Caring for Your Paper Collections

Collection of family documents

We all have important family documents that we want to keep for posterity. Birth certificates, marriage announcements, children’s artwork – just to name a few – can be written or printed on different types of papers. Paper made before 1860 is made from cotton or linen; it is strong and flexible and will remain that way with proper care. Paper made between 1860 and 1960, however, is made of wood pulp and becomes brittle quickly when exposed to light, high temperatures, and humidity.

Keeping your paper treasures organized and properly stored in high-quality file folders and boxes will help to preserve them. Create inventories of your most valuable paper documents and collections. Label folders and boxes to make it easier to find individual items.

Even the best-quality paper can deteriorate quickly if stored in poor environmental conditions. High temperatures will advance acid degradation that causes embrittlement. Make hardcopy or digital copies of your most important documents to store in a separate location.

Take advantage of scanning and digital printing options to make surrogates of your special items for framing, display, and sharing.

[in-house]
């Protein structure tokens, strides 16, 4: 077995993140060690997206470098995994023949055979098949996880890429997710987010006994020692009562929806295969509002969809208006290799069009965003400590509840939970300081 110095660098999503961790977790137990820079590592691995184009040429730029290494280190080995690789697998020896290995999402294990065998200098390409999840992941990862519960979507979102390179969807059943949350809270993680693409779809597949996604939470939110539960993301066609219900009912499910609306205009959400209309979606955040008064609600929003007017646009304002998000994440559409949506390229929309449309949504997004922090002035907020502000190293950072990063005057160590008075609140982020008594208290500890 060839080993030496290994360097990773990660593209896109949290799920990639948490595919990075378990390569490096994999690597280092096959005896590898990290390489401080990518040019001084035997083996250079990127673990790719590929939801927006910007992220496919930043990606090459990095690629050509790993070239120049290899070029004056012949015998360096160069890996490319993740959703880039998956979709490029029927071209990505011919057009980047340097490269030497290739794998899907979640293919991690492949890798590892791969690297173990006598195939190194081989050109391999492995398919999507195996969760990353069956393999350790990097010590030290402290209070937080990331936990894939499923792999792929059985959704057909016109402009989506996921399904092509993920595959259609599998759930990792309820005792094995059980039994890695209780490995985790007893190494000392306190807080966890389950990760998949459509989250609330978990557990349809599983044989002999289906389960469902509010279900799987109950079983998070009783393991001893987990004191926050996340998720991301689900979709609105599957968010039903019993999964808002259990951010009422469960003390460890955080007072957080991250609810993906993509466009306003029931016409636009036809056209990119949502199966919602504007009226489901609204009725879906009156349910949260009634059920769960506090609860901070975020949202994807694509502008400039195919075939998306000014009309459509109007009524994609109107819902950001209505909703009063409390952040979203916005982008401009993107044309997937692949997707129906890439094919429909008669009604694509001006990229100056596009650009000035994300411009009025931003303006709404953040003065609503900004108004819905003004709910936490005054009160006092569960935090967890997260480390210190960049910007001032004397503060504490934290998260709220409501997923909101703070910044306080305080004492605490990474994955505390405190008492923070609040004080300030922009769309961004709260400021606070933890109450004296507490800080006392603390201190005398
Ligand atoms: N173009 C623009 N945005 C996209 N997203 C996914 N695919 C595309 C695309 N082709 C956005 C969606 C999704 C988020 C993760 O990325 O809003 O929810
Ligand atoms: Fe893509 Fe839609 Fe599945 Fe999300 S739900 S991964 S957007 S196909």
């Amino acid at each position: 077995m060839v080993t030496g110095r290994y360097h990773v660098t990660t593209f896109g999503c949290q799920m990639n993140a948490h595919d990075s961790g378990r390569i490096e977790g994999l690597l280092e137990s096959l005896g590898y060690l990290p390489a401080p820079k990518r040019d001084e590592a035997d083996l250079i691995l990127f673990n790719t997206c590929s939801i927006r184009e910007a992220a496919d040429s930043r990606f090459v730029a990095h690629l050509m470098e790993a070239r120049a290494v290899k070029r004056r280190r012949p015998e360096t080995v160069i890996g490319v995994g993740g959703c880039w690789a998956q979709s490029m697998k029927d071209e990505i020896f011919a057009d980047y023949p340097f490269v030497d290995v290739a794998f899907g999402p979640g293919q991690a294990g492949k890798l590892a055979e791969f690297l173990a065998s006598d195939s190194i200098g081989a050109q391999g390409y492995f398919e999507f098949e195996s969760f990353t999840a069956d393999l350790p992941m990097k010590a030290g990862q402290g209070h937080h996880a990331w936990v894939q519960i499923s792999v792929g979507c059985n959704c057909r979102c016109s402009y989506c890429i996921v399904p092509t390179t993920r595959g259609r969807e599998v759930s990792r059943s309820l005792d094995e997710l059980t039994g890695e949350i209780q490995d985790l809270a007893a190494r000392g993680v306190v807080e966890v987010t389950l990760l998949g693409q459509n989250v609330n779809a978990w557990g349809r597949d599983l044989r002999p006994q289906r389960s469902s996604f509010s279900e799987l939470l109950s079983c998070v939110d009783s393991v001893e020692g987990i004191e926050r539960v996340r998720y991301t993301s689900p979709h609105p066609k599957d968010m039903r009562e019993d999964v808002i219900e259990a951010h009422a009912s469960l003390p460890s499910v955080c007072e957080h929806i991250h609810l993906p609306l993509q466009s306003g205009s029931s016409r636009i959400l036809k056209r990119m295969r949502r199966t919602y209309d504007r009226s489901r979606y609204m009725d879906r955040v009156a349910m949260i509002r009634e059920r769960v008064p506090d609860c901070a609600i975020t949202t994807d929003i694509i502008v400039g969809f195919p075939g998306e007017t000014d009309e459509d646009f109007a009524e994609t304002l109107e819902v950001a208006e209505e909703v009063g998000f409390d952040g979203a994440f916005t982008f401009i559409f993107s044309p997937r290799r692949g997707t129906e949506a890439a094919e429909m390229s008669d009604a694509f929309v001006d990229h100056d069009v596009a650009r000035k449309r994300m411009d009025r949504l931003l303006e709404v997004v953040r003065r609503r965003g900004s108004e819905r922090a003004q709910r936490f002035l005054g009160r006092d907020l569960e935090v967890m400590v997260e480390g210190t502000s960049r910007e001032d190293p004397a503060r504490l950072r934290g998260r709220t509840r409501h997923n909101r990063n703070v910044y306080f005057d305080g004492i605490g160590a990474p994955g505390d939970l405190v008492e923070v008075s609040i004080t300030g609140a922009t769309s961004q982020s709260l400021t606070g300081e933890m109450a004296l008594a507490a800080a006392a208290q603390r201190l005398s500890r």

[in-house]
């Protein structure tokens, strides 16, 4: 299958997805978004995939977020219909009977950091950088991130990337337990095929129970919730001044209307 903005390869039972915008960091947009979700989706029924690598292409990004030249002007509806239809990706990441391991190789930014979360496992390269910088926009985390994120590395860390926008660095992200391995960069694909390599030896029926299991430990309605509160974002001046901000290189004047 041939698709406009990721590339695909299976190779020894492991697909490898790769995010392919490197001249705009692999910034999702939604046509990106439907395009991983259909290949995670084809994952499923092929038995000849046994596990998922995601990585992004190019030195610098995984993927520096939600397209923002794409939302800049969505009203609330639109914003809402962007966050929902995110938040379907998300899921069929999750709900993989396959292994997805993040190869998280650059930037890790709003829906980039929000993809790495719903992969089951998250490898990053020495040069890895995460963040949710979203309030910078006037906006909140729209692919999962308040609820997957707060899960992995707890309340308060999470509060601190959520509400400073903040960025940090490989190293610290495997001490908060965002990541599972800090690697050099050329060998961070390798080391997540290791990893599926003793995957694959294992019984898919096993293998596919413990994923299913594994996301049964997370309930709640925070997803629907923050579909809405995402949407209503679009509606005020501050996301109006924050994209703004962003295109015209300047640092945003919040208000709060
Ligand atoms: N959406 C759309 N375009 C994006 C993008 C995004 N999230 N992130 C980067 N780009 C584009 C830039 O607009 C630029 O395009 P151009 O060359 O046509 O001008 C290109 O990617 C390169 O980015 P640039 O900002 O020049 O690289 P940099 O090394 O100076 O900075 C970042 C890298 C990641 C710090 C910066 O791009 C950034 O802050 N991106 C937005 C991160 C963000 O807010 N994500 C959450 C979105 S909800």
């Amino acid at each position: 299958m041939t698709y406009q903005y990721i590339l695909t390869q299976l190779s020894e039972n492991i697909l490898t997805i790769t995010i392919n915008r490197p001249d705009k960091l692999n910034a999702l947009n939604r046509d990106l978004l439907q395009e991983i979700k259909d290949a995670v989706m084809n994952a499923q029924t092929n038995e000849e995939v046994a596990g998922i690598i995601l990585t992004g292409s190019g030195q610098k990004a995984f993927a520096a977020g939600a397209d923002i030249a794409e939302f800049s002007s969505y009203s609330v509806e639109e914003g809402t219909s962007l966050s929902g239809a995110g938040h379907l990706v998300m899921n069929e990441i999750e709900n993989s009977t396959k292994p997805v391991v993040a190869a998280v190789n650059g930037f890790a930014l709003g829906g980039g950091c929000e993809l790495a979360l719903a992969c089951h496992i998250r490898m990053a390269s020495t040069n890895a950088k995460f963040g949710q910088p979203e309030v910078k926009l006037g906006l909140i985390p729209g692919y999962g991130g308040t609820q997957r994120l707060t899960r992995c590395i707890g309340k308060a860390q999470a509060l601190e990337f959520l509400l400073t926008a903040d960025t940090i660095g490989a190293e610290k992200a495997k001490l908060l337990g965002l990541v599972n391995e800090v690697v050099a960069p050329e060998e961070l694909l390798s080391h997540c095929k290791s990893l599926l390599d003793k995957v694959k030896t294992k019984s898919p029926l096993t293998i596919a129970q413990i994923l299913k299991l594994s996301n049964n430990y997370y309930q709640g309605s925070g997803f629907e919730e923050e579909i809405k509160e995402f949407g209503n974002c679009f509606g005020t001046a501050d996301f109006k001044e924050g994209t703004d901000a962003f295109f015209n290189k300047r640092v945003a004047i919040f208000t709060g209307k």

Avoid Using Tape

When important documents get torn, people often reach for pressure-sensitive tape for a quick fix. Unfortunately, this well-meaning move can cause more harm than good. Adhesives in tapes can stain paper and make inks bleed. Instead of using tape, place torn delicate documents in polyester sleeves which have a static charge that holds torn pieces in place without damage. Old tapes on precious papers should only be removed by a professional conservator.

The tape used on the back of this document has caused significant staining.

Storing Newspapers and Documents

Newsprint becomes brittle over time and can become too fragile to handle unless properly protected.

Newspaper is an example of high lignin-containing paper, meaning that it deteriorates quickly. In order to keep newspaper clippings for the long-term, conservators often recommend photocopying or scanning/printing the clipping onto acid-free, lignin-free, alkaline paper. If you cannot part with your newspaper, use polyester sleeves, polyethylene bags, and minimize handling. Mylar® and Melinex® are popular polyester films and are sold in a variety of sizes and styles and are also ideal for delicate, damaged papers, or items that will be handled often.

Family archiving kits come with an assortment of preservation products and are available to purchase from archival storage product suppliers.

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